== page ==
Thank you for reporting this comment. Undo
alscats

Update:
Oil Furnace is DEAD
A lot of the old wall to wall baseboard needed to be removed during construction - most of the house needs to be gutted down to studs for reasons I do not currently understand. That said, I cannot change the fact that most of the wall to wall baseboard is not gone and needs to be replaced, I am going to visit geothermal, but the propane forced hot air is what is being recommended, due to air quality becoming more of an issue? or a buzz word, yet to be determined.

thanks all for posting and keep at it, I have to make a decision now in the next few days. but the forced propane 90+% efficiency with air quality controls and ability to reverse flow in winter & summer is looking pretty good, but making me nervous, I have yet to feel a good system. These newer ones are supposed to be better.

    Bookmark   November 14, 2013 at 1:05PM
Thank you for reporting this comment. Undo
jackfre

You like the comfort of the hydronic baseboard. Look into the Rinnai combi boilers. They will do both heat and hot water. Use the mini-splits as well. You will find that with the mini-splits you will only run the central heat on occasion. WHERE ARE YOU? It makes a difference. BTW, with the re-model in full swing I would look at aa product called Warmboard. You could then have radiant heat in the floors. The front end cost of geothermal are to high, imho, and with the mini-splits you will be tickling the efficiencies of the geothermal for substantially less up front cost.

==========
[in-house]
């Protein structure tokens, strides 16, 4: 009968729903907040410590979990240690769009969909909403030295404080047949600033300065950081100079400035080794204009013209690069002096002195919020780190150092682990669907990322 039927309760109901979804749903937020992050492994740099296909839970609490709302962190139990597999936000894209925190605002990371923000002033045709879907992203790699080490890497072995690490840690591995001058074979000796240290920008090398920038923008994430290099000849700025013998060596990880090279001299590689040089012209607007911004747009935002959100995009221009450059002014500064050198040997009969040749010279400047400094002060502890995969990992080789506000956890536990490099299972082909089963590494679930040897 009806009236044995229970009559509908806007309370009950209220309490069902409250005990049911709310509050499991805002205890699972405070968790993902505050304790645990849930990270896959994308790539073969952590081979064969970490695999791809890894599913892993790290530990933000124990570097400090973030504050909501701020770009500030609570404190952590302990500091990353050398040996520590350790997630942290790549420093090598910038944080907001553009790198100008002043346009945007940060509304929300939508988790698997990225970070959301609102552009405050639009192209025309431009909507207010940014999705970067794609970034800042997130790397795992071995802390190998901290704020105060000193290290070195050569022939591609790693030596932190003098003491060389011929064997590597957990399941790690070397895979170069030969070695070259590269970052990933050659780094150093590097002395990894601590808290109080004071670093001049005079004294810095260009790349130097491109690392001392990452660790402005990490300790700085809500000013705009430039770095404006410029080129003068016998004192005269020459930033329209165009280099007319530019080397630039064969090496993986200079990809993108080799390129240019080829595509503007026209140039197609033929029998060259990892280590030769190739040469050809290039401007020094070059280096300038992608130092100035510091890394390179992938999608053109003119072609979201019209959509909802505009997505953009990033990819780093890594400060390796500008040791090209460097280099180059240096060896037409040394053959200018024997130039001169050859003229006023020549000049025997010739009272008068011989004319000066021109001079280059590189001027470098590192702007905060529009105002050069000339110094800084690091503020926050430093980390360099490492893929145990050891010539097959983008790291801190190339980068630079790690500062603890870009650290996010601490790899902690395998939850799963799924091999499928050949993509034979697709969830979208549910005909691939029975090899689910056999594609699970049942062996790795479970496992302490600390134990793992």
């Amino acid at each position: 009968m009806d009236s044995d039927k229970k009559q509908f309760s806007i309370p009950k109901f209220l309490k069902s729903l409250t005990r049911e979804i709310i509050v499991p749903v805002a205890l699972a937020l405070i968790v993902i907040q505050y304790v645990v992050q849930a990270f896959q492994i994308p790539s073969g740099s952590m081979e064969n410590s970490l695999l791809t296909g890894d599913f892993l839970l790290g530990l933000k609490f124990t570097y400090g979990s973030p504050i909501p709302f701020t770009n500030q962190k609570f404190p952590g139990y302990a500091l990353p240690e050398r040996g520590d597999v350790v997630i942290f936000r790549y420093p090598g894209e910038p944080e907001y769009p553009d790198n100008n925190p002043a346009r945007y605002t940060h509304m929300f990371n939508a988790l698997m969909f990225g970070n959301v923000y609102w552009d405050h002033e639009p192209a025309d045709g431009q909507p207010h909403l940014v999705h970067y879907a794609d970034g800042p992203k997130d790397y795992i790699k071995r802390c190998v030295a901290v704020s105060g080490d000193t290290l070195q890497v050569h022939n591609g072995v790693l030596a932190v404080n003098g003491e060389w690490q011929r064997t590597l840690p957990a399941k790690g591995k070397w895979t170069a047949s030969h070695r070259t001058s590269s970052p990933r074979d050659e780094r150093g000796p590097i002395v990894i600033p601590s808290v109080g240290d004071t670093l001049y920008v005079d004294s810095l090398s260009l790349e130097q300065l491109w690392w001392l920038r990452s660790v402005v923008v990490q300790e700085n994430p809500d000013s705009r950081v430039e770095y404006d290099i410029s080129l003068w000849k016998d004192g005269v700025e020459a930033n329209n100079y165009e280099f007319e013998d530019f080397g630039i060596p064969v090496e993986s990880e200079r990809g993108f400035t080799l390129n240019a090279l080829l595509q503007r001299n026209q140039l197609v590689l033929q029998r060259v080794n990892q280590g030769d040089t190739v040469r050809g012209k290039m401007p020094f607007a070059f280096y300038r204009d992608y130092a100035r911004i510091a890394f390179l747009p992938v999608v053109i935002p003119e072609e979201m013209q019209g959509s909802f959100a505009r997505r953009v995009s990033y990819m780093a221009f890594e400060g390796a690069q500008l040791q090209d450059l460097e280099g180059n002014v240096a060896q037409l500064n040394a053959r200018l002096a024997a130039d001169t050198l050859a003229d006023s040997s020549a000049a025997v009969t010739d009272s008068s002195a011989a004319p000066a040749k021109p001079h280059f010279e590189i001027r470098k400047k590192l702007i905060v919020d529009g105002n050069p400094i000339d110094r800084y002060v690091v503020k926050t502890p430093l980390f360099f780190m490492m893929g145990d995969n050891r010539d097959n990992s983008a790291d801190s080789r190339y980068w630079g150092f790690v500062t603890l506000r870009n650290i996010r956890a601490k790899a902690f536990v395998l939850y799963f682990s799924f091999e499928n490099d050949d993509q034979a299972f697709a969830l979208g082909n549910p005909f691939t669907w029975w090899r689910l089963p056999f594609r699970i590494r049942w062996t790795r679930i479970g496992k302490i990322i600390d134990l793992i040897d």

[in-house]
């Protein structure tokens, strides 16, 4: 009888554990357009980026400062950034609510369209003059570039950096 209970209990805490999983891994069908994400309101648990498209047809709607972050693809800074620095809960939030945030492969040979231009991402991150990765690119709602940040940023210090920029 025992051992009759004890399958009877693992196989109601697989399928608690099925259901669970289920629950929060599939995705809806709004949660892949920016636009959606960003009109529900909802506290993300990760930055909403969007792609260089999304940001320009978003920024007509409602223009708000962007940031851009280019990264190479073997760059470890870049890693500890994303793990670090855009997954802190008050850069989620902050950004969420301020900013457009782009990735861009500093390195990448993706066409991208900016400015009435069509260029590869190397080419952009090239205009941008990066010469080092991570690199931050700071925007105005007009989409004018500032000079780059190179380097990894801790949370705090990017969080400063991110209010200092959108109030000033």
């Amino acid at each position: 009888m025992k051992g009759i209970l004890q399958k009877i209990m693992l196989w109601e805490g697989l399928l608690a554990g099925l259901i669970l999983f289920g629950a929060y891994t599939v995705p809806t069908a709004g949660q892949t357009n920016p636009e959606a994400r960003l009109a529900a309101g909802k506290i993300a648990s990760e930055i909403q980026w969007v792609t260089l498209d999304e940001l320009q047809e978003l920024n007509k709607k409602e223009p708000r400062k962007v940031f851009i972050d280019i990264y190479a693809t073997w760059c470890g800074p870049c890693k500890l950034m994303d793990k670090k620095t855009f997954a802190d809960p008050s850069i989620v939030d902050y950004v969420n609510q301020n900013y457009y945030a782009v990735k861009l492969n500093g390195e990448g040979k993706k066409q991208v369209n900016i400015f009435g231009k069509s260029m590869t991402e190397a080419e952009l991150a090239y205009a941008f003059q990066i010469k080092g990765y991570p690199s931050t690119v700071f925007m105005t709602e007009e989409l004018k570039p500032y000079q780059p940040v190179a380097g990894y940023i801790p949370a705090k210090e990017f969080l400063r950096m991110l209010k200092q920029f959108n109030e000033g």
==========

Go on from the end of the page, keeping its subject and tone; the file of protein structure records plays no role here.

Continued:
Bookmark   November 14, 2013 at 5:40PM
Thank you for reporting this comment. Undo
ionized_gw

Forced air allows you to have controlled ventilation throughout the house. It becomes more important with well-sealed structures.

The trouble with having mini-splits with a completely separate back-up heating system is that unless it is simple electric resistance heaters, it will get mighty expensive very quickly. Note that I believe that some mini-splits have back-up resistance heat. Also note that with a tight house your heating and cooling systems don't have to be very efficient. That goes double for back-up heating systems.

    Bookmark   November 14, 2013 at 7:00PM
Thank you for reporting this comment. Undo
jackfre

Ionized, none of the top brands of mini-splits have back-up electric heat. Years ago some did, but US codes do not allow supplemental elec heat in a plastic cased unit.

    Bookmark   November 16, 2013 at 8:36PM
Thank you for reporting this comment. Undo
    Bookmark   November 17, 2013 at 3:25PM
Thank you for reporting this comment. Undo
ionized_gw

Good to know, Jackfre.

    Bookmark   November 18, 2013 at 11:14AM
Sign Up to comment
More Discussions
Climatemaster Tranquility 27 4 ton coil leak
I thought I'd noticed some degradation in the system...
2ajsmama
Geothermal (GSHP) replacement
My almost 80-year-old mother's house was built in 1998...
DavidR
Bad TXV valves (2 in a row) on brand new unit
Just got a XR15 Trane HVAC unit installed last week....
dhome
Tranquility 27 annual maintenance
We've been using the company that installed it (new...
2ajsmama
Are mini-splits a bad idea.
I have lived in both Europe and the Middle East and...
bry911
People viewed this after searching for:
© 2015 Houzz Inc. Houzz® The new way to design your home™